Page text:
Go back to your charity luncheons or else you'll get swatted.

In 2001, Houston signed a maximum 7-year contract extension with the Knicks, a decision that any intelligent creature knew to be a huge mistake for New York because it prevented them from making any moves for years and also paid a fluff player tons of cahs reserved for true stars. Houston's yearly salary of over $20 million made him a total anchor around the Knicks necks. Houston missed 32 games in 2003-04 due to a knee injury, and despite claims in the summer of 2004 that he would be ready to play the next season (he even refused to have surgery on his knee that summer), he played in only 20 games that season because he claimed injury hadn't completely healed. The knee injury would eventually force Houston to announce his retirement, on October 17, 2005.

And when he "retired" he took all of his damn guaranteed money with him. You know who was the 2nd-highest paid NBA player the past 2 years, right? Yep, this bitch. And he didn't play a single game.

For fans of Allan Houston, I think you might be mildly retarded or, at best, ignorant about hoops. His play was always super soft and one-dimensional. He was more Jeff Malone than anyone else. The stats that jump out? He averaged more turnovers and fouls combined than rebounds + assists + steals + blocks. What a sad little bitch.

93-94 DET 79 20 19.2 .405 .299 .824 .2 1.3 1.5 1.3 .43 .16 1.25 8.5
94-95 DET 76 39 26.3 .463 .424 .860 .4 1.8 2.2 2.2 .80 .18 1.49 14.5
95-96 DET 82 75 37.5 .453 .427 .823 .7 3.0 3.7 3.0 .74 .20 2.84 19.7
96-97 NYK 81 81 33.1 .423 .385 .803 .5 2.4 3.0 2.2 .51 .22 2.06 14.8
97-98 NYK 82 82 34.7 .447 .385 .851 .5 2.8 3.3 2.6 .77 .29 2.44 18.4
98-99 NYK 50 50 36.3 .418 .407 .862 .4 2.6 3.0 2.7 .70 .18 2.60 16.3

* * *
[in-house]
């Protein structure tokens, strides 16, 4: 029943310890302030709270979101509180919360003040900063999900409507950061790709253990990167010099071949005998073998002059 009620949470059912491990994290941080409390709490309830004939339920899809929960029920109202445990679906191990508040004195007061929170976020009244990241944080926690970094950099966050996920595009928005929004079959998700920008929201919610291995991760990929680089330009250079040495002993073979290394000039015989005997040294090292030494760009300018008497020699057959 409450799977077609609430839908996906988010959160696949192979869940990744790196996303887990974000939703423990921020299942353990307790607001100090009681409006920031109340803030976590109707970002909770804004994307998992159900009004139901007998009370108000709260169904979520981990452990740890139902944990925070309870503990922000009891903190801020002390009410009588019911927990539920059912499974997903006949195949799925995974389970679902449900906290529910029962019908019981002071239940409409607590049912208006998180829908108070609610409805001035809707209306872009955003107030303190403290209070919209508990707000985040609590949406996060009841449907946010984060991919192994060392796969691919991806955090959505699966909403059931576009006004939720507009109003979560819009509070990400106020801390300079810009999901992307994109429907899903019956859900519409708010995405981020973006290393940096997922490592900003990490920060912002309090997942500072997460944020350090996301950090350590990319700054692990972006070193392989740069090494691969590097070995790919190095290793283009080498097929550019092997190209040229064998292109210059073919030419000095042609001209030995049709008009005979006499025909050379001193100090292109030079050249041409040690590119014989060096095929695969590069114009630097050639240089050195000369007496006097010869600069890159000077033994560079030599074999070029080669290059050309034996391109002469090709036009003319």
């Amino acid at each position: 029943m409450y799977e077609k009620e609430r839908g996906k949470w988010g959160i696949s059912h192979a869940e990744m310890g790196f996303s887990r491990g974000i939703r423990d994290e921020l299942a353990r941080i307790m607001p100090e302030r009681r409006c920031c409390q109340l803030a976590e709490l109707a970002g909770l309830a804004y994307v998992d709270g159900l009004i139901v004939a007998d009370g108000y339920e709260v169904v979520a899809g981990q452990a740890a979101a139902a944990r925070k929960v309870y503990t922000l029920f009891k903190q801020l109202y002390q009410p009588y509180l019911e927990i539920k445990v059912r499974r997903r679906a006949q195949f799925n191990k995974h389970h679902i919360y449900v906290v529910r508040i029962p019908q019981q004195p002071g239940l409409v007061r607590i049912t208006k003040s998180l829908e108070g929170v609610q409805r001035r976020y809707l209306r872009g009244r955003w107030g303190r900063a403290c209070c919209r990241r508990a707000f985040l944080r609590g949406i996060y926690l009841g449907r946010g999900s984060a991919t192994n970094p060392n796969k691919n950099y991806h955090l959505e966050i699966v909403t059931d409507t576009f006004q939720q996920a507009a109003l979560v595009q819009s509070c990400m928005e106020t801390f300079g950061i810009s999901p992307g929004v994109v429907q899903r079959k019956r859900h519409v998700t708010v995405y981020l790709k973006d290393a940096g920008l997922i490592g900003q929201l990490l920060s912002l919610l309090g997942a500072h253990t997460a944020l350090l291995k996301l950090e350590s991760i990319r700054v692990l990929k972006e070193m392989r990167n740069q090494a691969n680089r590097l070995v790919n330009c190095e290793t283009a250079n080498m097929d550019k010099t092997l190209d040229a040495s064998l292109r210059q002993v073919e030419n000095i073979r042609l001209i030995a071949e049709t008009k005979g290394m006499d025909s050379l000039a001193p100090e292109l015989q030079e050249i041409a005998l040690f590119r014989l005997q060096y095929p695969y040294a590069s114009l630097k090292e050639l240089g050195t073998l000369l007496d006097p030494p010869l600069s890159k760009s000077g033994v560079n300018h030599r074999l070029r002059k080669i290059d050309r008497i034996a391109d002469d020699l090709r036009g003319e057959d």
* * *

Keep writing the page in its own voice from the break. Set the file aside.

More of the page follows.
99-00 NYK 82 82 38.6 .483 .436 .838 .5 2.8 3.3 2.7 .79 .17 2.27 19.7
00-01 NYK 78 78 36.6 .449 .381 .909 .3 3.4 3.6 2.2 .67 .13 2.06 18.7
01-02 NYK 77 77 37.8 .437 .393 .870 .5 2.8 3.3 2.5 .70 .13 2.21 20.4
02-03 NYK 82 82 37.9 .445 .396 .919 .3 2.5 2.8 2.7 .66 .09 2.17 22.5
03-04 NYK 50 50 36.0 .435 .431 .913 .4 2.0 2.4 2.0 .76 .04 2.04 18.5
04-05 NYK 20 11 26.6 .415 .388 .837 .2 1.0 1.2 2.1 .40 .10 1.05 11.9
Career 839 727 33.7 .444 .402 .863 .4 2.5 2.9 2.4 .67 .10 2.10 17.3

Dear Allan Houston,
If I catch you hanging out at the Garden like Charles Smith did for a few years, brave enough to show your ugly mug after what you did to this team, then I'll suckerpunch yer ass, too.
Mr. West

News Flash! Pat Riley Finally Realizes Antoine Walker is a Fatso! Jabba the Hut sues for harassment.

In this world of insane media coverage, I think I am most amazed that this writer, Tim Reynolds, actually earns a salary. Dude, Tim, you wrote a fluff piece on 'Toine being fat! And you treated the story seriously!! Either you have the best sense of humor ever or you deserve to be eaten by the Jabba the Toine.

By TIM REYNOLDS, AP Sports Writer
October 10, 2007
MIAMI (AP) -- Antoine Walker's level of conditioning is still a concern for the Miami Heat, and coach Pat Riley predicted Wednesday it may take the forward until January to meet his team-mandated body fat level.

The issue has been a thorny one for Walker and Riley for the past two seasons. Walker was briefly suspended by Riley last season over body-fat measurements, and was kept out of the opening day of training camp practice this year for the same reason.

According to the story, this is the deal with Toine's size as of Oct 10th:

Riley would define "optimum" as 235 pounds with 7 percent body fat. Riley estimated that Walker weighed 262 pounds with 15 percent body fat at the start of camp, and the three-time All-Star has been slowed by a sore Achilles' tendon for the past week. Walker currently weighs 256 pounds, Riley said.

OK, sure, like I am supposed to believe 6'8" Walker who is very out of shape only weighs 256. IF ANTOINE WALKER WEIGHS 256 LBS. RIGHT NOW THEN I AM ROBBING HIS ASS MYSELF NEXT TIME.